If it goes through, this Carlos Beltran-to-the-Giants trade is going to change the complexion of the rest of the 2011 season and postseason.
Last week, you may recall, I wrote a column saying the Phillies should part with some of their future in order to obtain Beltran. That’s just what the defending champion Giants reportedly did, trading away 21-year-old pitching prospect Zack Wheeler. Wheeler is five days younger than the Phillies’ prized Jarred Cosart, as well as more highly rated by Baseball America. (Beltran has a no-trade clause but is expected to approve the deal.)
The trade raises the temperature on Phillies general manager Ruben Amaro Jr. to do something before Sunday’s deadline. It also blasts holes in two of the rationales that were floating around for the last week.
Many media types and readers argued the Phillies shouldn’t help the Mets for the long term by taking on free-agent-to-be Beltran as a three-month rental. Well, now the Mets have Wheeler, who has every bit as much chance as developing into a legitimate ace as Cosart. And the Giants – the team that eliminated the offensively challenged Phillies in the NLCS last October – would be a much more balanced team.
Last year, the Giants chose not to make a major move, adding only the released Cody Ross and a couple of middle relievers around the trade deadline. That has been used to support the idea the Phillies don’t really need to do much. Well, that logic looks a little wobbly now that those very same Giants, looking to repeat as World Series champs, have won the Beltran sweepstakes.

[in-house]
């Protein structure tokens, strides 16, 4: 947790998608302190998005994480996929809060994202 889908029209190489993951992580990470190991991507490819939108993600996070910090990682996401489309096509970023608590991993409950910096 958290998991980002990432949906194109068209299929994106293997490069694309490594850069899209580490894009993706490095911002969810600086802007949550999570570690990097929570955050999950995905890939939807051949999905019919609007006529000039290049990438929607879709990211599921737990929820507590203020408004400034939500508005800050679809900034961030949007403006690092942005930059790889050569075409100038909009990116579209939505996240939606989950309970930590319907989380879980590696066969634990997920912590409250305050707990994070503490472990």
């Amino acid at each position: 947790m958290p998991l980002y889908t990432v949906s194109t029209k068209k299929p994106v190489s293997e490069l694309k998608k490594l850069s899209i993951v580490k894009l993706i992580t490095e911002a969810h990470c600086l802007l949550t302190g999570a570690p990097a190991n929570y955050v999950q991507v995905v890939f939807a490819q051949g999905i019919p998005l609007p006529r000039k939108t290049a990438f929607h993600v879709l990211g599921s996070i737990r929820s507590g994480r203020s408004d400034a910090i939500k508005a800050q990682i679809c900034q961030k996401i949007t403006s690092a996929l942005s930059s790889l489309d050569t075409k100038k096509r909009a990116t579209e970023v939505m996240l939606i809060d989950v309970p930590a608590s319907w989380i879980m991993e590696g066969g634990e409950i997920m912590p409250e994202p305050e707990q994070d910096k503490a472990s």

Everyone agrees the Phillies are good enough to reach the postseason for the fifth straight year. The issue is whether they’ve learned from two consecutive years of being eliminated because their always streaky lineup goes ice-cold against bigtime pitching. Standing pat now won’t cost the Phillies the NL East title. But it may haunt them in a series against the Giants or Braves or Red Sox or Yankees.
There’s no shame in losing the NLCS or the World Series. But it would be a shame not to address an easily predicted problem now, when there are some options.
If it’s Game 6 of the NLCS and Domonic Brown drives in the winning run while Beltran struggles against the Phillies’ pitching staff, then standing pat will look brilliant. But if Beltran is part of a mob of Giants celebrating on the field at the Bank this October, this is the week that made that possible.
Whatever happens, it makes for a fascinating storyline.
Of course, Amaro can still add to the cast of characters this week.